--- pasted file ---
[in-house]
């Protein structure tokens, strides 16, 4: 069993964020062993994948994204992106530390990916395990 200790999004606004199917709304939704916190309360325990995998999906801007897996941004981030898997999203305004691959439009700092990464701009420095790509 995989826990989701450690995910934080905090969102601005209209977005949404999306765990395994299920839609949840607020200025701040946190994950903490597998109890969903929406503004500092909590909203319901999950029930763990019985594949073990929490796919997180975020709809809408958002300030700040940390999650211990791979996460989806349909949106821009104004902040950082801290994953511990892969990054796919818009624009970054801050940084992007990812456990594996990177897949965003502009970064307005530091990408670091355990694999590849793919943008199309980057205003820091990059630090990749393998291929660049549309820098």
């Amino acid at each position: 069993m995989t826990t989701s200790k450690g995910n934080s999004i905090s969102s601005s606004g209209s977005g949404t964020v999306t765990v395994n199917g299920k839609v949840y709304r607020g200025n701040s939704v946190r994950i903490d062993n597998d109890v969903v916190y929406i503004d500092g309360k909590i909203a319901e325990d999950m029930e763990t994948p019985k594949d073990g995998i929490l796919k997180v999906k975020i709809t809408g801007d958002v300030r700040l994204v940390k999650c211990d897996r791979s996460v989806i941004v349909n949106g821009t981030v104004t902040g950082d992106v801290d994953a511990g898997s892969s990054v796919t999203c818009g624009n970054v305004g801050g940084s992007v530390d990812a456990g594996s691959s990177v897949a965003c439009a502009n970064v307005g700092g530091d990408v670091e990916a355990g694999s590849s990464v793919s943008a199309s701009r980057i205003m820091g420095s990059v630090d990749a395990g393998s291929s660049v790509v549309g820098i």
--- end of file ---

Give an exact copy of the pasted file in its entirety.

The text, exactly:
[in-house]
């Protein structure tokens, strides 16, 4: 069993964020062993994948994204992106530390990916395990 200790999004606004199917709304939704916190309360325990995998999906801007897996941004981030898997999203305004691959439009700092990464701009420095790509 995989826990989701450690995910934080905090969102601005209209977005949404999306765990395994299920839609949840607020200025701040946190994950903490597998109890969903929406503004500092909590909203319901999950029930763990019985594949073990929490796919997180975020709809809408958002300030700040940390999650211990791979996460989806349909949106821009104004902040950082801290994953511990892969990054796919818009624009970054801050940084992007990812456990594996990177897949965003502009970064307005530091990408670091355990694999590849793919943008199309980057205003820091990059630090990749393998291929660049549309820098």
């Amino acid at each position: 069993m995989t826990t989701s200790k450690g995910n934080s999004i905090s969102s601005s606004g209209s977005g949404t964020v999306t765990v395994n199917g299920k839609v949840y709304r607020g200025n701040s939704v946190r994950i903490d062993n597998d109890v969903v916190y929406i503004d500092g309360k909590i909203a319901e325990d999950m029930e763990t994948p019985k594949d073990g995998i929490l796919k997180v999906k975020i709809t809408g801007d958002v300030r700040l994204v940390k999650c211990d897996r791979s996460v989806i941004v349909n949106g821009t981030v104004t902040g950082d992106v801290d994953a511990g898997s892969s990054v796919t999203c818009g624009n970054v305004g801050g940084s992007v530390d990812a456990g594996s691959s990177v897949a965003c439009a502009n970064v307005g700092g530091d990408v670091e990916a355990g694999s590849s990464v793919s943008a199309s701009r980057i205003m820091g420095s990059v630090d990749a395990g393998s291929s660049v790509v549309g820098i």